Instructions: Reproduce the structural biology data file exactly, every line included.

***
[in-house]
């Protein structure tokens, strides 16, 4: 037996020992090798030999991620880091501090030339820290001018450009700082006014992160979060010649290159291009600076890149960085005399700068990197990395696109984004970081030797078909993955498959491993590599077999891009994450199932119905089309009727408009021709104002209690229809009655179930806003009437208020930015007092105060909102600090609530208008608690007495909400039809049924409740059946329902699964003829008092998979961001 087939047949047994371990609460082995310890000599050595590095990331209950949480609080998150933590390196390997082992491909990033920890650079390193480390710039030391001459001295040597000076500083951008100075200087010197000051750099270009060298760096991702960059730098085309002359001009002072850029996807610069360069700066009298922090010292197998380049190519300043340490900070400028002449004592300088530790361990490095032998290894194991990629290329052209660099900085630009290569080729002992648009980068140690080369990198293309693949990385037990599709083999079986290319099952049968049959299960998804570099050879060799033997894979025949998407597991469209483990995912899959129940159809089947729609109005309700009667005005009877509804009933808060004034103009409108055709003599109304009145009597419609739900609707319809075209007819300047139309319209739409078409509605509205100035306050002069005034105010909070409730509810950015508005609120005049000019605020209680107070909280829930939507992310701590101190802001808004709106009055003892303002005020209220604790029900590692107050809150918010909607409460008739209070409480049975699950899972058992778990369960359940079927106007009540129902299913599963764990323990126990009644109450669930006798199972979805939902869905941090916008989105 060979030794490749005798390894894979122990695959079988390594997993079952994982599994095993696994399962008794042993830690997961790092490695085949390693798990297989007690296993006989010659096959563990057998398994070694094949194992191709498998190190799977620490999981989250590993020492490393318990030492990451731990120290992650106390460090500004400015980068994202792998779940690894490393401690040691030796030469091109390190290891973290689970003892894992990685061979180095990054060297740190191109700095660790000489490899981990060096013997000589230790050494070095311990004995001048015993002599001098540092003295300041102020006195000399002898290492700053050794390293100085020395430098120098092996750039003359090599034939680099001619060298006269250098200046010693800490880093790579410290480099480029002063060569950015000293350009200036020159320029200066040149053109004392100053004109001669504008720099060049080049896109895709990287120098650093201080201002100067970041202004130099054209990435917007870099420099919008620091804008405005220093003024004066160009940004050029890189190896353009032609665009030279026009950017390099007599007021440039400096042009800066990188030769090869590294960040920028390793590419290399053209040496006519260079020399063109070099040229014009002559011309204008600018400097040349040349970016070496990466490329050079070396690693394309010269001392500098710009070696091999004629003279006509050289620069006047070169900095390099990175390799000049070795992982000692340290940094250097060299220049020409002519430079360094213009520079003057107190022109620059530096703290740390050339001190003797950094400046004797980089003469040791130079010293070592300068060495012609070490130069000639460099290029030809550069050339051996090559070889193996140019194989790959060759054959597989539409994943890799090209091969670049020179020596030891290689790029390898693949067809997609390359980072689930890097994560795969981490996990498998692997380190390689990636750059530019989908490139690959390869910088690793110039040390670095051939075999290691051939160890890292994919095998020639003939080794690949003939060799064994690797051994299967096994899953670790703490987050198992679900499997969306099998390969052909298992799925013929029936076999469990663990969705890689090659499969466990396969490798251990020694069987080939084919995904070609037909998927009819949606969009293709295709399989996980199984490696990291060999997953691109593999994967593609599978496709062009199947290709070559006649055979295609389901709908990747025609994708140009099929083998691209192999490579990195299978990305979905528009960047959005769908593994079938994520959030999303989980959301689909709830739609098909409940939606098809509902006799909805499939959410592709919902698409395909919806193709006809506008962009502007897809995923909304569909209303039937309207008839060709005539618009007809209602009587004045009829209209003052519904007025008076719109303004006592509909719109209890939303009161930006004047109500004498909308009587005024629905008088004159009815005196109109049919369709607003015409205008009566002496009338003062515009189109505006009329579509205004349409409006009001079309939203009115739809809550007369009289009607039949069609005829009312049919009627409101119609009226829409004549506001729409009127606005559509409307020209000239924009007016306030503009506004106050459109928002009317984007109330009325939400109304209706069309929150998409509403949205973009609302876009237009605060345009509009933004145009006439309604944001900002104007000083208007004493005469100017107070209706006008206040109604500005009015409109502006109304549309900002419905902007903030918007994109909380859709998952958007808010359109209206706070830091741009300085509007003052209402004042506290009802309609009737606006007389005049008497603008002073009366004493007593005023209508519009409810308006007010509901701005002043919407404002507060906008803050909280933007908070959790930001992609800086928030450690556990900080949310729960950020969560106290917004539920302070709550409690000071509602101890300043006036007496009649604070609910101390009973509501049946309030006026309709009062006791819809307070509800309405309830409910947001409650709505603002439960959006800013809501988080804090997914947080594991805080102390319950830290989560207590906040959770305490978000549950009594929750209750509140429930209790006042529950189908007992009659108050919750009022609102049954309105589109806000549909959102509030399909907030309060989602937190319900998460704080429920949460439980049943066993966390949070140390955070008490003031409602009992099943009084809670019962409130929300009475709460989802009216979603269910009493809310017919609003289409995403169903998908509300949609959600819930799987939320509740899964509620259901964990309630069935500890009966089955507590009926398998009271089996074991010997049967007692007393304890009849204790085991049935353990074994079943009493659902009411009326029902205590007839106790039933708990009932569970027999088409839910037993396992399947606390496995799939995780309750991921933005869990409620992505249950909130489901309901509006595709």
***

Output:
[in-house]
């Protein structure tokens, strides 16, 4: 037996020992090798030999991620880091501090030339820290001018450009700082006014992160979060010649290159291009600076890149960085005399700068990197990395696109984004970081030797078909993955498959491993590599077999891009994450199932119905089309009727408009021709104002209690229809009655179930806003009437208020930015007092105060909102600090609530208008608690007495909400039809049924409740059946329902699964003829008092998979961001 087939047949047994371990609460082995310890000599050595590095990331209950949480609080998150933590390196390997082992491909990033920890650079390193480390710039030391001459001295040597000076500083951008100075200087010197000051750099270009060298760096991702960059730098085309002359001009002072850029996807610069360069700066009298922090010292197998380049190519300043340490900070400028002449004592300088530790361990490095032998290894194991990629290329052209660099900085630009290569080729002992648009980068140690080369990198293309693949990385037990599709083999079986290319099952049968049959299960998804570099050879060799033997894979025949998407597991469209483990995912899959129940159809089947729609109005309700009667005005009877509804009933808060004034103009409108055709003599109304009145009597419609739900609707319809075209007819300047139309319209739409078409509605509205100035306050002069005034105010909070409730509810950015508005609120005049000019605020209680107070909280829930939507992310701590101190802001808004709106009055003892303002005020209220604790029900590692107050809150918010909607409460008739209070409480049975699950899972058992778990369960359940079927106007009540129902299913599963764990323990126990009644109450669930006798199972979805939902869905941090916008989105 060979030794490749005798390894894979122990695959079988390594997993079952994982599994095993696994399962008794042993830690997961790092490695085949390693798990297989007690296993006989010659096959563990057998398994070694094949194992191709498998190190799977620490999981989250590993020492490393318990030492990451731990120290992650106390460090500004400015980068994202792998779940690894490393401690040691030796030469091109390190290891973290689970003892894992990685061979180095990054060297740190191109700095660790000489490899981990060096013997000589230790050494070095311990004995001048015993002599001098540092003295300041102020006195000399002898290492700053050794390293100085020395430098120098092996750039003359090599034939680099001619060298006269250098200046010693800490880093790579410290480099480029002063060569950015000293350009200036020159320029200066040149053109004392100053004109001669504008720099060049080049896109895709990287120098650093201080201002100067970041202004130099054209990435917007870099420099919008620091804008405005220093003024004066160009940004050029890189190896353009032609665009030279026009950017390099007599007021440039400096042009800066990188030769090869590294960040920028390793590419290399053209040496006519260079020399063109070099040229014009002559011309204008600018400097040349040349970016070496990466490329050079070396690693394309010269001392500098710009070696091999004629003279006509050289620069006047070169900095390099990175390799000049070795992982000692340290940094250097060299220049020409002519430079360094213009520079003057107190022109620059530096703290740390050339001190003797950094400046004797980089003469040791130079010293070592300068060495012609070490130069000639460099290029030809550069050339051996090559070889193996140019194989790959060759054959597989539409994943890799090209091969670049020179020596030891290689790029390898693949067809997609390359980072689930890097994560795969981490996990498998692997380190390689990636750059530019989908490139690959390869910088690793110039040390670095051939075999290691051939160890890292994919095998020639003939080794690949003939060799064994690797051994299967096994899953670790703490987050198992679900499997969306099998390969052909298992799925013929029936076999469990663990969705890689090659499969466990396969490798251990020694069987080939084919995904070609037909998927009819949606969009293709295709399989996980199984490696990291060999997953691109593999994967593609599978496709062009199947290709070559006649055979295609389901709908990747025609994708140009099929083998691209192999490579990195299978990305979905528009960047959005769908593994079938994520959030999303989980959301689909709830739609098909409940939606098809509902006799909805499939959410592709919902698409395909919806193709006809506008962009502007897809995923909304569909209303039937309207008839060709005539618009007809209602009587004045009829209209003052519904007025008076719109303004006592509909719109209890939303009161930006004047109500004498909308009587005024629905008088004159009815005196109109049919369709607003015409205008009566002496009338003062515009189109505006009329579509205004349409409006009001079309939203009115739809809550007369009289009607039949069609005829009312049919009627409101119609009226829409004549506001729409009127606005559509409307020209000239924009007016306030503009506004106050459109928002009317984007109330009325939400109304209706069309929150998409509403949205973009609302876009237009605060345009509009933004145009006439309604944001900002104007000083208007004493005469100017107070209706006008206040109604500005009015409109502006109304549309900002419905902007903030918007994109909380859709998952958007808010359109209206706070830091741009300085509007003052209402004042506290009802309609009737606006007389005049008497603008002073009366004493007593005023209508519009409810308006007010509901701005002043919407404002507060906008803050909280933007908070959790930001992609800086928030450690556990900080949310729960950020969560106290917004539920302070709550409690000071509602101890300043006036007496009649604070609910101390009973509501049946309030006026309709009062006791819809307070509800309405309830409910947001409650709505603002439960959006800013809501988080804090997914947080594991805080102390319950830290989560207590906040959770305490978000549950009594929750209750509140429930209790006042529950189908007992009659108050919750009022609102049954309105589109806000549909959102509030399909907030309060989602937190319900998460704080429920949460439980049943066993966390949070140390955070008490003031409602009992099943009084809670019962409130929300009475709460989802009216979603269910009493809310017919609003289409995403169903998908509300949609959600819930799987939320509740899964509620259901964990309630069935500890009966089955507590009926398998009271089996074991010997049967007692007393304890009849204790085991049935353990074994079943009493659902009411009326029902205590007839106790039933708990009932569970027999088409839910037993396992399947606390496995799939995780309750991921933005869990409620992505249950909130489901309901509006595709």